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Alfred Tarski, in his paper "Ueber unerreichbare Kardinalzahlen" Fund. Math. vol 30 (1938) pp 68-89 proves the followig theorem of ZFC "If the cardinal of the set Y is equal to the cardinal of the set of the subsets of Y that are not equipotent with Y, then the cardinal of Y is (strongly) inaccessible". The proof of the paper is rather long and involved. Question: Is there another known simpler proof of this theorem ? Gérard Lang

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Are you sure you quoted the theorem correctly? The continuum hypothesis implies that a set of size $\aleph_1$ has only $\aleph_1$ countable subsets. – Andreas Blass Jan 19 '11 at 16:34
I'm confused by the statement of the theorem. There are $(2^{\aleph_0})^{\aleph_0}=2^{\aleph_0}=\aleph_1$ many countable subsets of $\aleph_1$, assuming $CH$, so this would imply that $\omega_1$ is strongly inaccessible. What am I missing? – Noah Schweber Jan 19 '11 at 16:38
YES,I am VERY SORRY, I did not think "inaccessible", but "regular !!! I will write the correct question; Gérard lang – Gérard Lang Jan 19 '11 at 18:58
There is no need to write another question, it was already answered here. – Andrés E. Caicedo Jan 19 '11 at 19:43
Is Tarski using the axiom of choice? – Andrés E. Caicedo Jan 19 '11 at 19:45
up vote 2 down vote accepted

In modern notation, it says, "if $\kappa$ is a cardinal and $\kappa ^{< \kappa} = \kappa$, then $\kappa$ is strongly inaccessible." This isn't entirely true since the antecedent holds for $\kappa = \omega$ but $\omega$ isn't considered strongly inaccessible, but that's not a big deal. More importantly, under CH the antecedent will hold of $\aleph _1$ but $\aleph _1$ isn't a limit cardinal. So we need to add the assumptions that $\kappa$ is an uncountable limit cardinal. Given that, we can proceed:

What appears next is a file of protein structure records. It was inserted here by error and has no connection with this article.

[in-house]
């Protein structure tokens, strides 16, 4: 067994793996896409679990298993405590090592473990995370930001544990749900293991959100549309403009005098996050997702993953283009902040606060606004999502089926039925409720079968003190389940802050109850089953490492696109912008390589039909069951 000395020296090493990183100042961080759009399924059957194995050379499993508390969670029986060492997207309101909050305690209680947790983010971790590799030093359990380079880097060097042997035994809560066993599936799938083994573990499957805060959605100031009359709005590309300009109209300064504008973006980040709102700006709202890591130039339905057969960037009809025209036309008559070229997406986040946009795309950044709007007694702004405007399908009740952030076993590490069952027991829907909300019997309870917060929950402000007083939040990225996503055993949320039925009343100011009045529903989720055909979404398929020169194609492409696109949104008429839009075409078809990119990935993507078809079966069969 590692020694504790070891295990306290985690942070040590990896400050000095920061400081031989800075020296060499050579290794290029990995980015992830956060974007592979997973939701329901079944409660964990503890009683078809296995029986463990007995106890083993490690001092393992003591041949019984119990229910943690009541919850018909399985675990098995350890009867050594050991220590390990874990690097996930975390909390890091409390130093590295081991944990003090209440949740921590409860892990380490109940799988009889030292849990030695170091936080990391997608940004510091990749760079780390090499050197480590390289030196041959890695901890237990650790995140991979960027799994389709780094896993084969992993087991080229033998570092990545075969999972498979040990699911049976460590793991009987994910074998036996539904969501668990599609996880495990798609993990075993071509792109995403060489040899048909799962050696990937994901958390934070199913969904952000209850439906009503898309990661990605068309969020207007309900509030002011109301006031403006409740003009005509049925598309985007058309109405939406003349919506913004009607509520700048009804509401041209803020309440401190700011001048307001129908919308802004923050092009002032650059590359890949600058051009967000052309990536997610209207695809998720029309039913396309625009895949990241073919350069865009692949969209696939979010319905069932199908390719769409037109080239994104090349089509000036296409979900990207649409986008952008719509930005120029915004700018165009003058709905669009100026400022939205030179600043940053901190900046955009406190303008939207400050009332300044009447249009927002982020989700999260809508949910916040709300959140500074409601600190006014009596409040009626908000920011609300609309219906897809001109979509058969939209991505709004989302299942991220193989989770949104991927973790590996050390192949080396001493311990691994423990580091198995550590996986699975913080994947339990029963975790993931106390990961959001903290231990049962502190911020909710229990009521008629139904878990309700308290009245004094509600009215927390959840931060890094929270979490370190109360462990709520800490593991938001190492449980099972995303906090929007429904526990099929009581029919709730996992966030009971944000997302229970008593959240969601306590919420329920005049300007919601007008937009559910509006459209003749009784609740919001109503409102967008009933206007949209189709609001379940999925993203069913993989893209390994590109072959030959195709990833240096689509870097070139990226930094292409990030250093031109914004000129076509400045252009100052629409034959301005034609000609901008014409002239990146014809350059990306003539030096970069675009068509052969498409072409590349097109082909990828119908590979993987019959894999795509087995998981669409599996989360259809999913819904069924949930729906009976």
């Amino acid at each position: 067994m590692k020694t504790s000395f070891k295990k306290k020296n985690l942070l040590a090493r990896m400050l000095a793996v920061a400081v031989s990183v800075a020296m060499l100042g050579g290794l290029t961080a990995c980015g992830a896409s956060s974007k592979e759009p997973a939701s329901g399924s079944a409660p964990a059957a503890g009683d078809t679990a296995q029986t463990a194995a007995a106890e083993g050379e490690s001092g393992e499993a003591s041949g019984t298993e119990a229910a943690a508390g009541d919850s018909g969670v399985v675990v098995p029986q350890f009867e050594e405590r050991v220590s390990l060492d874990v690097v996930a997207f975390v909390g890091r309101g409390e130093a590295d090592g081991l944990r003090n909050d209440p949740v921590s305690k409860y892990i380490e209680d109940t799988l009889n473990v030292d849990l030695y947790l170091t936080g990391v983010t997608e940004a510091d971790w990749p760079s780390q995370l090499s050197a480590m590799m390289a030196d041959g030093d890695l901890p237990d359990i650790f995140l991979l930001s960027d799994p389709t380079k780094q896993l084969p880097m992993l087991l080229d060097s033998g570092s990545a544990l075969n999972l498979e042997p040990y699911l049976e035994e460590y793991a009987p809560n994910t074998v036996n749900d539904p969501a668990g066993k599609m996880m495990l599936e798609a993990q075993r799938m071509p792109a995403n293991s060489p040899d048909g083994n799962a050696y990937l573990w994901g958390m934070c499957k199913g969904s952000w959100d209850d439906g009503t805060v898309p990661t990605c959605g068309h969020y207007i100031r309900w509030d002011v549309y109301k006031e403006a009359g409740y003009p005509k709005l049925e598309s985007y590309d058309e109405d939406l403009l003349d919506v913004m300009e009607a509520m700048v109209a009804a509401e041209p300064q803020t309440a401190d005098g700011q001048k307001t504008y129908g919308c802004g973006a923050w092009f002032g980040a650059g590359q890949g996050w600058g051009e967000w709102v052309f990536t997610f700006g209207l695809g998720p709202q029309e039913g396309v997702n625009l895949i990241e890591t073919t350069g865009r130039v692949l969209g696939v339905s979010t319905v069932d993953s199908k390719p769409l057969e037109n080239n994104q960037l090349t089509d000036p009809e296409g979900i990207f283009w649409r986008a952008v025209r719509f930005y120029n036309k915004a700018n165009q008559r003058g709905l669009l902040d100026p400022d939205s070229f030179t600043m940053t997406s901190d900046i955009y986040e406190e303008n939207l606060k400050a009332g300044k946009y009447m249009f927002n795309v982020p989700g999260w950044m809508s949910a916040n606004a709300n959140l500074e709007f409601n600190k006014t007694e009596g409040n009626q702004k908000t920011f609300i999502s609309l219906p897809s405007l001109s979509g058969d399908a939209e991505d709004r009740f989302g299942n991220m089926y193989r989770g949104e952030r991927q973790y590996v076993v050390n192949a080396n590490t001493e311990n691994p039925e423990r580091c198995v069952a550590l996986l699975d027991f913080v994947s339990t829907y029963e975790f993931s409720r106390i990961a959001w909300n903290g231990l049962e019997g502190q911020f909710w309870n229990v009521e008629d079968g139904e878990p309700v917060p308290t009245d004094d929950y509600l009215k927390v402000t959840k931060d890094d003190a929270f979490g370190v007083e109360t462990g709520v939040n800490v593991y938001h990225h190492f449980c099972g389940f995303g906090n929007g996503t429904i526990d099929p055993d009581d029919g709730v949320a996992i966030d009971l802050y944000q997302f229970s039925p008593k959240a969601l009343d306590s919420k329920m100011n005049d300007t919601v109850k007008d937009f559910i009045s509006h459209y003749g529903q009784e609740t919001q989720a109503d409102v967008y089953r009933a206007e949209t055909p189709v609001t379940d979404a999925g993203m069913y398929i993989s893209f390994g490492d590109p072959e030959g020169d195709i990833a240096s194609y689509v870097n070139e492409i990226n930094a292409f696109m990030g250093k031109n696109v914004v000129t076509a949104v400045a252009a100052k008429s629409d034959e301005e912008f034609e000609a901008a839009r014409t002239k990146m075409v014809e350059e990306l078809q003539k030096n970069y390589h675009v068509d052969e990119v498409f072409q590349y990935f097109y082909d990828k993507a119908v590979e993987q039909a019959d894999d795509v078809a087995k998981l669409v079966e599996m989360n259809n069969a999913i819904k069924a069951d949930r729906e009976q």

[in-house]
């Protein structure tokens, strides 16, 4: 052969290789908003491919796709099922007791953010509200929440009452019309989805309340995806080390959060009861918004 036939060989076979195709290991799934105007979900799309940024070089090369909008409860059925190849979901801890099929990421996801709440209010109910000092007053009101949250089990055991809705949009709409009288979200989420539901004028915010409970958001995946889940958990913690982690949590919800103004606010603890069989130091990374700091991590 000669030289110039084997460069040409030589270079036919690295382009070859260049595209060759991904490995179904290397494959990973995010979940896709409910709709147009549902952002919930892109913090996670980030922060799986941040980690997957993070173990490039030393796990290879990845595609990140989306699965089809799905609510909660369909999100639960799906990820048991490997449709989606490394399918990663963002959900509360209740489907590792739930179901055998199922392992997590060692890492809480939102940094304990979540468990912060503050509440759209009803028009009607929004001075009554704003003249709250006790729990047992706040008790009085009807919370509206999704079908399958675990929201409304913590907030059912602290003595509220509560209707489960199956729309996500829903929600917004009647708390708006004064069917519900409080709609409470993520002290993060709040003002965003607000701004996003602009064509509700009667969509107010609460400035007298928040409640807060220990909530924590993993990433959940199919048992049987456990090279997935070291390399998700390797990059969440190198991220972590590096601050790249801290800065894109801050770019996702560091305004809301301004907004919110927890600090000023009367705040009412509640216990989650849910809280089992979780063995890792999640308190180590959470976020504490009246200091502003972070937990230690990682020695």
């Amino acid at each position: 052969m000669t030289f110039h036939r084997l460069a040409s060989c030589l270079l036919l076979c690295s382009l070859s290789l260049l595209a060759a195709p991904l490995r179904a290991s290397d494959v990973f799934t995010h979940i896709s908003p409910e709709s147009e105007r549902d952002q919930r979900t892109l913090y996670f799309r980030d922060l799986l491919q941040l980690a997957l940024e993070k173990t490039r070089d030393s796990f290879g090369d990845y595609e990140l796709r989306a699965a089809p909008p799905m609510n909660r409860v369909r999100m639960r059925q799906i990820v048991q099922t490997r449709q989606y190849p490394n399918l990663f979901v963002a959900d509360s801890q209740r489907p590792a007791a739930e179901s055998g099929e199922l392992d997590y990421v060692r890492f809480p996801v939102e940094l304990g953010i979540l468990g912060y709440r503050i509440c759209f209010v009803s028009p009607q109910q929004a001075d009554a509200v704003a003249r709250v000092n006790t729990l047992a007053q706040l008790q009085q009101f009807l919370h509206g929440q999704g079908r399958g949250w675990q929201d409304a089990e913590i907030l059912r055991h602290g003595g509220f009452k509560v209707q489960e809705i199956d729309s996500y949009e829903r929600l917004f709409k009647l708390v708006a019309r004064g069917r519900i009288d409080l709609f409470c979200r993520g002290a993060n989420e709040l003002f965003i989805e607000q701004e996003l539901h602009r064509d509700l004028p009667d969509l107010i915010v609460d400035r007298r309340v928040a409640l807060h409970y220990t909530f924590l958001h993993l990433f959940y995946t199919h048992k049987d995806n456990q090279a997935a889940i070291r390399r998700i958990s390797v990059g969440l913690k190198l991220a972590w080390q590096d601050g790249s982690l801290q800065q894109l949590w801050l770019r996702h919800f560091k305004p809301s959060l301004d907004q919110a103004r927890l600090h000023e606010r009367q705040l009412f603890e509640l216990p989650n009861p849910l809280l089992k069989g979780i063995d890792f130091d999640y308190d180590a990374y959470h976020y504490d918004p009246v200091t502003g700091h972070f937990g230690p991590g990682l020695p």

So let's assume $\kappa ^{< \kappa} = \kappa$. First we show $\kappa$ is strong limit: $\kappa \leq 2^{< \kappa} \leq \kappa ^{< \kappa} = \kappa$. Next we show $\kappa$ is regular: Suppose not, then $\kappa ^{< \kappa} = \kappa < \kappa ^{ \mathrm{cf} ( \kappa) } \leq \kappa ^{< \kappa}$, contradiction.

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Thank you very much. This is the right answer for my very question ! Gérard Lang – Gérard Lang Jan 19 '11 at 21:48

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